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tv   International Programming  CSPAN  September 12, 2010 9:00pm-9:30pm EDT

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, there was a ward committee man. i remember getting out of the bus and saying to marshall, are you crazy? these are your voters. marshall said he was talking to upstairs and they did not understand. but the people were getting out of the buses, jumping up and down and saying we did it, we did it. it was moments like that that are the high points. >> nicholas von hoffman book is called "radical: a portrait of saul alinsky." thank you very much for joining us. >> thank you.
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[captioning performed by national captioning institute] [captions copyright national cable satellite corp. 2010] >> tonight on prime minister's questions, deputy prime minister nick clegg stands in former prime minister david cameron. engines questions on government loans and unemployment benefits. after that, we turn to u.s. politics and a new hampshire wrote republican senate primary debate. then, a discussion on the latest underemployment rates. on "q&a," an interview of nicholas von hoffman.
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>> monday, the u.s. senate impeachment trial hearing begins for the prosecution of u.s. district court judge thomas porteous. proceedings will last year out the week. watch live proceedings starting at 8:00 a.m. eastern on c-span2. >> monday, a discussion about ending world hunger with reverend david beckham, named a world food prize laureate in june. >> the bottom line is that we need our borders secured. we cannot afford illegal immigration. >> it does hurt us. it has heard arizonas economist -- economy severely. >> with the midterm elections about 50 days away, follow campaign 2010 online at the c- span video library with debates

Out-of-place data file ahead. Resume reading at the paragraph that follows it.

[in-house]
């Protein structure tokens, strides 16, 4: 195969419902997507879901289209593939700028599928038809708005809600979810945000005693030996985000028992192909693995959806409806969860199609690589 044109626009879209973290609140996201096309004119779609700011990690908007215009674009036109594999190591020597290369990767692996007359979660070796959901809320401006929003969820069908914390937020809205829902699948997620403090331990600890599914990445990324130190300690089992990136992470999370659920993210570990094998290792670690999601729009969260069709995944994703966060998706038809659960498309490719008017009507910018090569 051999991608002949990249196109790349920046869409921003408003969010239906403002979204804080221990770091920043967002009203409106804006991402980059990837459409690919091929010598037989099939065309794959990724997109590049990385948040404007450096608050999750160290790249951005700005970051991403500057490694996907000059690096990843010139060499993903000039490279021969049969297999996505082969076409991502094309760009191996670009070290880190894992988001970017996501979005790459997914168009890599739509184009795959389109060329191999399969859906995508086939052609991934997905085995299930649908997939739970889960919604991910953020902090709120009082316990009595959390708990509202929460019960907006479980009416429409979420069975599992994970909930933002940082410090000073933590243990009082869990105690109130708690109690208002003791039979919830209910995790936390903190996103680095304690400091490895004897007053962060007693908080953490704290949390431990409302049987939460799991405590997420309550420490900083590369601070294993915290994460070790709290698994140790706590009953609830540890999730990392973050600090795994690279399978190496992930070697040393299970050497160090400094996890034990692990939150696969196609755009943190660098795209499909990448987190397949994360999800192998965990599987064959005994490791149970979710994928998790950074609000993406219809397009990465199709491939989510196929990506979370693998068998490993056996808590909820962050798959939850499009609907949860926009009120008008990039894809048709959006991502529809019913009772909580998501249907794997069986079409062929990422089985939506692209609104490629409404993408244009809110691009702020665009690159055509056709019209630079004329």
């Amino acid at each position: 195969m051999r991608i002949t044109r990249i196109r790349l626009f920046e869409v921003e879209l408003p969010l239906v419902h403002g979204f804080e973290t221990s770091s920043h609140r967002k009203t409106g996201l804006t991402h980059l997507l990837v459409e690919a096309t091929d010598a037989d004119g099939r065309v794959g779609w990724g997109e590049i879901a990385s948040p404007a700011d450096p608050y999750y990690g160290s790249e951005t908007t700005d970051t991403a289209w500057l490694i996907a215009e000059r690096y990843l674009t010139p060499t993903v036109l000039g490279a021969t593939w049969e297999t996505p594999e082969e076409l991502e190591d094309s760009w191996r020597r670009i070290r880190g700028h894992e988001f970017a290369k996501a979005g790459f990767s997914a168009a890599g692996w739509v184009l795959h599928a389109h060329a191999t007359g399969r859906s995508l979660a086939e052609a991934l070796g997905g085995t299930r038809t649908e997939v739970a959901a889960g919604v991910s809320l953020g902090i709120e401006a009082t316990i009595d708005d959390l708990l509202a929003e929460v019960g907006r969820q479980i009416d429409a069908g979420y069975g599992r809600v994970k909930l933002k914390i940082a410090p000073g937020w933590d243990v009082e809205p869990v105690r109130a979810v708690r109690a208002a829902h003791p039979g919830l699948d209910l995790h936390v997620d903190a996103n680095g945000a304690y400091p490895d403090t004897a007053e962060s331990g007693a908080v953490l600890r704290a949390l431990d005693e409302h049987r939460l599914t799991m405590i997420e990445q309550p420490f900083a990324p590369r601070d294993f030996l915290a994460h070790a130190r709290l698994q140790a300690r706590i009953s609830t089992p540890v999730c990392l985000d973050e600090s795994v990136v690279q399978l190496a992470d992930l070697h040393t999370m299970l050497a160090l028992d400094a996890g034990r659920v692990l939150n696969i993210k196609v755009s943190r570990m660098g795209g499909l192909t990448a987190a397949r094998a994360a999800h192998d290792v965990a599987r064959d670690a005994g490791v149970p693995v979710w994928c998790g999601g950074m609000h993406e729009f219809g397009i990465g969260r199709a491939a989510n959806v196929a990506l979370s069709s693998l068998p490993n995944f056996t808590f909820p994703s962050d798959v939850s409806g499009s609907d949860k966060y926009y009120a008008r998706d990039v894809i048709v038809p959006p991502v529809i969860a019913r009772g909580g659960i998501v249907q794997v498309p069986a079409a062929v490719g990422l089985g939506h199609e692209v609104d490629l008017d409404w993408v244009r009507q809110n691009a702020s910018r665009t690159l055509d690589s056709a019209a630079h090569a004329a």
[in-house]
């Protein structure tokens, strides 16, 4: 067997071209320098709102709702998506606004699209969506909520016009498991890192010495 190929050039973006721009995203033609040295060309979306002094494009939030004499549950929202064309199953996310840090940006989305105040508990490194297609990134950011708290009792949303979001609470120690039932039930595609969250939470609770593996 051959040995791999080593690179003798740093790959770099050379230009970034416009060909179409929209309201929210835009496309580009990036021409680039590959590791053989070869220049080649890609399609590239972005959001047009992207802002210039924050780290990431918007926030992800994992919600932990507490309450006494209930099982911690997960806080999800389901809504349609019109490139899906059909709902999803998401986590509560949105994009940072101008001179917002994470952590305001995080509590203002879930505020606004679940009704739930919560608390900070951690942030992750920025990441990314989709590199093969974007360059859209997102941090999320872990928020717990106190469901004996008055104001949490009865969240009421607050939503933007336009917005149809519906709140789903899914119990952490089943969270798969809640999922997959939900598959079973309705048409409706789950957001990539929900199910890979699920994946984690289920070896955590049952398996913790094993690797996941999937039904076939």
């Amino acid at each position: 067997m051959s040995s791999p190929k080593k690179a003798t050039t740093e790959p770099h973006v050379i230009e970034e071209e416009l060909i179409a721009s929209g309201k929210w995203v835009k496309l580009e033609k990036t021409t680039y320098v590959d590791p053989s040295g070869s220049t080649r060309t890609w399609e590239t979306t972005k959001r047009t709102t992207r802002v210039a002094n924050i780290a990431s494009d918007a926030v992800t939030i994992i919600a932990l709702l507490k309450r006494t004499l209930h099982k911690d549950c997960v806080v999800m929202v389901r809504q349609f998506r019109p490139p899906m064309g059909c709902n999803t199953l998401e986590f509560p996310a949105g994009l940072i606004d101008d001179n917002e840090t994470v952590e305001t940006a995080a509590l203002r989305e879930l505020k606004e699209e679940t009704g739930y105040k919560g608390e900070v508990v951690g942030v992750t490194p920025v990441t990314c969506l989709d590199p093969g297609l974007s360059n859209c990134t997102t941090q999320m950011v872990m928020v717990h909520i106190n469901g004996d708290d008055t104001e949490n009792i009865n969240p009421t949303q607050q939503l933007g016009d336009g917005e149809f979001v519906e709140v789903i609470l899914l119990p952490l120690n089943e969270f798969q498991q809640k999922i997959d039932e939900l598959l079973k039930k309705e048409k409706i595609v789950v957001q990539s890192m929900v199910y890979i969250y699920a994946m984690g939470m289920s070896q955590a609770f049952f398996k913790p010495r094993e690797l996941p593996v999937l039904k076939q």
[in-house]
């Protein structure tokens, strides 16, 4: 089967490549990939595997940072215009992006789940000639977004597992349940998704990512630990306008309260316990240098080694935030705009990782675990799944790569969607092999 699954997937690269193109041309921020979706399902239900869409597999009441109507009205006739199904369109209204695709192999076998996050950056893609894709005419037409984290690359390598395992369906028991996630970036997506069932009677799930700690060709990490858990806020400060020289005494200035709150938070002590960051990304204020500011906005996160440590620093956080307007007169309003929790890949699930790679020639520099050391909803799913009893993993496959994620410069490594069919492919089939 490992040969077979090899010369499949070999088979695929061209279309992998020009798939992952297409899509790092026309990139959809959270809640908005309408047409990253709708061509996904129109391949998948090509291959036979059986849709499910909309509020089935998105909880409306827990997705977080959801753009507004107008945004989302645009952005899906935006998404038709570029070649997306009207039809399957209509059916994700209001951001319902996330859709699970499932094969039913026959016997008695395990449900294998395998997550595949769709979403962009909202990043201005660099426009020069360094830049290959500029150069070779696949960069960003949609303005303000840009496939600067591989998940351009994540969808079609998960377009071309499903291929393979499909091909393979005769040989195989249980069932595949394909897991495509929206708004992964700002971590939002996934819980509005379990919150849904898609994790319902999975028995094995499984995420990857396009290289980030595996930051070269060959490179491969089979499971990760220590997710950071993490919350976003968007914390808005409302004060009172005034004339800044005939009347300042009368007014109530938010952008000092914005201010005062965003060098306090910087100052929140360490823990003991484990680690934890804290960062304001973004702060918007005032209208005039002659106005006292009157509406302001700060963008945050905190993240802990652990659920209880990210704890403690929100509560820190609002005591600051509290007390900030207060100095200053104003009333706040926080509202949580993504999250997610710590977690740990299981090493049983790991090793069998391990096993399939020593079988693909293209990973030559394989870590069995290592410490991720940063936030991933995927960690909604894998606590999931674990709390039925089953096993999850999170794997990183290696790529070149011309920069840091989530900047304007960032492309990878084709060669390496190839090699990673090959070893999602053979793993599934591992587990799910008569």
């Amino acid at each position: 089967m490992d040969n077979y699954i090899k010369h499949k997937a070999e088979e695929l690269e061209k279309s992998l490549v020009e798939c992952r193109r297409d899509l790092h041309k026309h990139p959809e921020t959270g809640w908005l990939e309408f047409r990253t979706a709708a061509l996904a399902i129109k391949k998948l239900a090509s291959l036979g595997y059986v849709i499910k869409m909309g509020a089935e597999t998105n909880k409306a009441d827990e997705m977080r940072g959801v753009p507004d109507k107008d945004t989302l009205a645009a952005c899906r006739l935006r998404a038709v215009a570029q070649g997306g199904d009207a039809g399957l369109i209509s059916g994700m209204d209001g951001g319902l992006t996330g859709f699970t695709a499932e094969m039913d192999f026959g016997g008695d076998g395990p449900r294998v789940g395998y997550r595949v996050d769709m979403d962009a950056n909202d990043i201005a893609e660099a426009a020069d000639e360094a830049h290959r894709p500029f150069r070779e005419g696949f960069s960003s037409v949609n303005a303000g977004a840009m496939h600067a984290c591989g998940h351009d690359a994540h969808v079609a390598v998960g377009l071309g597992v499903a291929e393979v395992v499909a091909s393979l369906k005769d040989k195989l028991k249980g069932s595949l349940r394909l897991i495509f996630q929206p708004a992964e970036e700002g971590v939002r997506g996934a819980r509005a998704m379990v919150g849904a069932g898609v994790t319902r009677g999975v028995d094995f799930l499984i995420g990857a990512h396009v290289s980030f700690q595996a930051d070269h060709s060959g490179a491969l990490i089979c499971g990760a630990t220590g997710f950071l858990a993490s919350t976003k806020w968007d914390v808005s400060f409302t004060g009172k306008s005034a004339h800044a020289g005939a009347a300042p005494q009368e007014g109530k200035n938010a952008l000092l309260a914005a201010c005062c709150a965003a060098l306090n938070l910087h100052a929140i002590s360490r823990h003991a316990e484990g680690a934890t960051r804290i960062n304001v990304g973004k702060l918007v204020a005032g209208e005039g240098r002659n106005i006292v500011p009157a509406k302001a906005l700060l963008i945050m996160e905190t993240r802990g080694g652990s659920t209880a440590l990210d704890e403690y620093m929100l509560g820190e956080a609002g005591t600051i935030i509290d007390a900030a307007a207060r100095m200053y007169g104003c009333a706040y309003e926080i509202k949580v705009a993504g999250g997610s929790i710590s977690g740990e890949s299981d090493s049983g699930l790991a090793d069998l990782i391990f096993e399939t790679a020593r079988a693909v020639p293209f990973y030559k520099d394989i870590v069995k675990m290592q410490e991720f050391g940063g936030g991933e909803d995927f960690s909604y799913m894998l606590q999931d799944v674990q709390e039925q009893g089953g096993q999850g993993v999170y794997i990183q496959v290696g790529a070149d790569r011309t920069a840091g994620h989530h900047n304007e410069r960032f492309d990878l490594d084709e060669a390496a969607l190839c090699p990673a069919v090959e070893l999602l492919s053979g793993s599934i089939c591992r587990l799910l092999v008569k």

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from key races across the country. it is easy to follow the candidates and issues any time, all free, on your computer. >> honestly, i am simply not going to take any lessons from a party that spent all this time in office backbiting anc's other through leaks and council leaks in the press -- a party of the dodgy dossier, of damien mcbride. havel little bit of consistency on this. -- have a little bit of consensus in on this -- consistency on this. >> now, the prime minister's questions. deputy prime minister nick clegg stood in for prime minister david cameron who was in france with his father, who died shortly after suffering a stroke. he faced heavy questioning from jack straw about the prime minister's communications chief who has been accused of tapping
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into celebrities voice mail. also, questions on aid to pakistan flood victims and unemployment benefits. >> questions to the prime minister. >> mr. speaker, i have been asked to reply to the house may be aware that my right honorable friend, the prime minister's father, was taken seriously ill last night. quite rightly, he is traveled to be with his father and his family. i'm sure i speak on behalf of everybody in the house when i say we wish him, his father, and their family all the best at this difficult time. mr. speaker, i would also like to start by paying tribute to the brave servicemen who lost their lives over the summer since we last sat. they were corporal matthew stenton, lance corporal steven monkhouse, mark smith from 36 engineer regiment, lance sergeant dale, marine adam --